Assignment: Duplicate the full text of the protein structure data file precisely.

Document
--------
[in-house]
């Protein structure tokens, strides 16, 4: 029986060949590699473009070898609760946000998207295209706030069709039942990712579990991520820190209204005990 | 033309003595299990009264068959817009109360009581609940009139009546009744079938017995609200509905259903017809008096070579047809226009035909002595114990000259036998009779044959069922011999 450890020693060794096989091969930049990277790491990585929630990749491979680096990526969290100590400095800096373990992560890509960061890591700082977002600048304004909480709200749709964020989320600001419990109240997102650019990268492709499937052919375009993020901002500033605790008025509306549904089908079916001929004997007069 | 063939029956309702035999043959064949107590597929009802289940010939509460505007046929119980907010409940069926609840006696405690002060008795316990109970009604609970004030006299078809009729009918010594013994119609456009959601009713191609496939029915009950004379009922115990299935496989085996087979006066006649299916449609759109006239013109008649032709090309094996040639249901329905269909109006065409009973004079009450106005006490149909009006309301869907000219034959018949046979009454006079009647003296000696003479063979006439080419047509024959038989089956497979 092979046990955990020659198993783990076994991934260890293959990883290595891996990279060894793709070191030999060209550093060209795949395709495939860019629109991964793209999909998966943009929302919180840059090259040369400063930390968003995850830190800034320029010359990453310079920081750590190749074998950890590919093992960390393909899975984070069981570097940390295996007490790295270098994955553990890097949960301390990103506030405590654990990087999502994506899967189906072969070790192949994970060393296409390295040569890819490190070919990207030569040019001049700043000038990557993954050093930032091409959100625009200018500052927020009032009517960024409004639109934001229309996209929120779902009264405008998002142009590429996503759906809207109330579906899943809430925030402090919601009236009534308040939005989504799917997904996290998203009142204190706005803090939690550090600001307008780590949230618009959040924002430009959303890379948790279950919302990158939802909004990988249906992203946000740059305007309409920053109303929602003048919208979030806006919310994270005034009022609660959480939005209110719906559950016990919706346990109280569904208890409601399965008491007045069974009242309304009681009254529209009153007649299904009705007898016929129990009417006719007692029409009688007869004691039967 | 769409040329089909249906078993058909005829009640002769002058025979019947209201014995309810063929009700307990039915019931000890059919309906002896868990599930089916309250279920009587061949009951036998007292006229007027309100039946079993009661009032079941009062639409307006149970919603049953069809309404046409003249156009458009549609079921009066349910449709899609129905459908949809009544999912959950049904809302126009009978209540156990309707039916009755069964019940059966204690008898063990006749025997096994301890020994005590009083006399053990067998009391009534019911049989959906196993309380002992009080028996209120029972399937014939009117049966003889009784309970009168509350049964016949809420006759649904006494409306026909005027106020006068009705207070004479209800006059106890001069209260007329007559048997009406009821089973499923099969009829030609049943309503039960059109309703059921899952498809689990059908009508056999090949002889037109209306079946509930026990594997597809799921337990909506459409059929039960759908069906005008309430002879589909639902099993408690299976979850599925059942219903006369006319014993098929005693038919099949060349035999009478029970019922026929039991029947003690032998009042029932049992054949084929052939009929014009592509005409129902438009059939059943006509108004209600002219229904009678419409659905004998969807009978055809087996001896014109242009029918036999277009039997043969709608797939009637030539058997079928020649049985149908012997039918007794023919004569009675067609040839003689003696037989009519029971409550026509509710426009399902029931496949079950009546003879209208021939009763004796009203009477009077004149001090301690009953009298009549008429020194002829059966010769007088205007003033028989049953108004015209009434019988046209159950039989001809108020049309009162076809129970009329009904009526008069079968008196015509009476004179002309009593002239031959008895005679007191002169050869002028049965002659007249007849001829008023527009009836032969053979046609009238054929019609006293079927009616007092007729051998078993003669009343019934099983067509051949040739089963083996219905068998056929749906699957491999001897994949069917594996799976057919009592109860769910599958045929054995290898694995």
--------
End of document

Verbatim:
[in-house]
């Protein structure tokens, strides 16, 4: 029986060949590699473009070898609760946000998207295209706030069709039942990712579990991520820190209204005990 | 033309003595299990009264068959817009109360009581609940009139009546009744079938017995609200509905259903017809008096070579047809226009035909002595114990000259036998009779044959069922011999 450890020693060794096989091969930049990277790491990585929630990749491979680096990526969290100590400095800096373990992560890509960061890591700082977002600048304004909480709200749709964020989320600001419990109240997102650019990268492709499937052919375009993020901002500033605790008025509306549904089908079916001929004997007069 | 063939029956309702035999043959064949107590597929009802289940010939509460505007046929119980907010409940069926609840006696405690002060008795316990109970009604609970004030006299078809009729009918010594013994119609456009959601009713191609496939029915009950004379009922115990299935496989085996087979006066006649299916449609759109006239013109008649032709090309094996040639249901329905269909109006065409009973004079009450106005006490149909009006309301869907000219034959018949046979009454006079009647003296000696003479063979006439080419047509024959038989089956497979 092979046990955990020659198993783990076994991934260890293959990883290595891996990279060894793709070191030999060209550093060209795949395709495939860019629109991964793209999909998966943009929302919180840059090259040369400063930390968003995850830190800034320029010359990453310079920081750590190749074998950890590919093992960390393909899975984070069981570097940390295996007490790295270098994955553990890097949960301390990103506030405590654990990087999502994506899967189906072969070790192949994970060393296409390295040569890819490190070919990207030569040019001049700043000038990557993954050093930032091409959100625009200018500052927020009032009517960024409004639109934001229309996209929120779902009264405008998002142009590429996503759906809207109330579906899943809430925030402090919601009236009534308040939005989504799917997904996290998203009142204190706005803090939690550090600001307008780590949230618009959040924002430009959303890379948790279950919302990158939802909004990988249906992203946000740059305007309409920053109303929602003048919208979030806006919310994270005034009022609660959480939005209110719906559950016990919706346990109280569904208890409601399965008491007045069974009242309304009681009254529209009153007649299904009705007898016929129990009417006719007692029409009688007869004691039967 | 769409040329089909249906078993058909005829009640002769002058025979019947209201014995309810063929009700307990039915019931000890059919309906002896868990599930089916309250279920009587061949009951036998007292006229007027309100039946079993009661009032079941009062639409307006149970919603049953069809309404046409003249156009458009549609079921009066349910449709899609129905459908949809009544999912959950049904809302126009009978209540156990309707039916009755069964019940059966204690008898063990006749025997096994301890020994005590009083006399053990067998009391009534019911049989959906196993309380002992009080028996209120029972399937014939009117049966003889009784309970009168509350049964016949809420006759649904006494409306026909005027106020006068009705207070004479209800006059106890001069209260007329007559048997009406009821089973499923099969009829030609049943309503039960059109309703059921899952498809689990059908009508056999090949002889037109209306079946509930026990594997597809799921337990909506459409059929039960759908069906005008309430002879589909639902099993408690299976979850599925059942219903006369006319014993098929005693038919099949060349035999009478029970019922026929039991029947003690032998009042029932049992054949084929052939009929014009592509005409129902438009059939059943006509108004209600002219229904009678419409659905004998969807009978055809087996001896014109242009029918036999277009039997043969709608797939009637030539058997079928020649049985149908012997039918007794023919004569009675067609040839003689003696037989009519029971409550026509509710426009399902029931496949079950009546003879209208021939009763004796009203009477009077004149001090301690009953009298009549008429020194002829059966010769007088205007003033028989049953108004015209009434019988046209159950039989001809108020049309009162076809129970009329009904009526008069079968008196015509009476004179002309009593002239031959008895005679007191002169050869002028049965002659007249007849001829008023527009009836032969053979046609009238054929019609006293079927009616007092007729051998078993003669009343019934099983067509051949040739089963083996219905068998056929749906699957491999001897994949069917594996799976057919009592109860769910599958045929054995290898694995």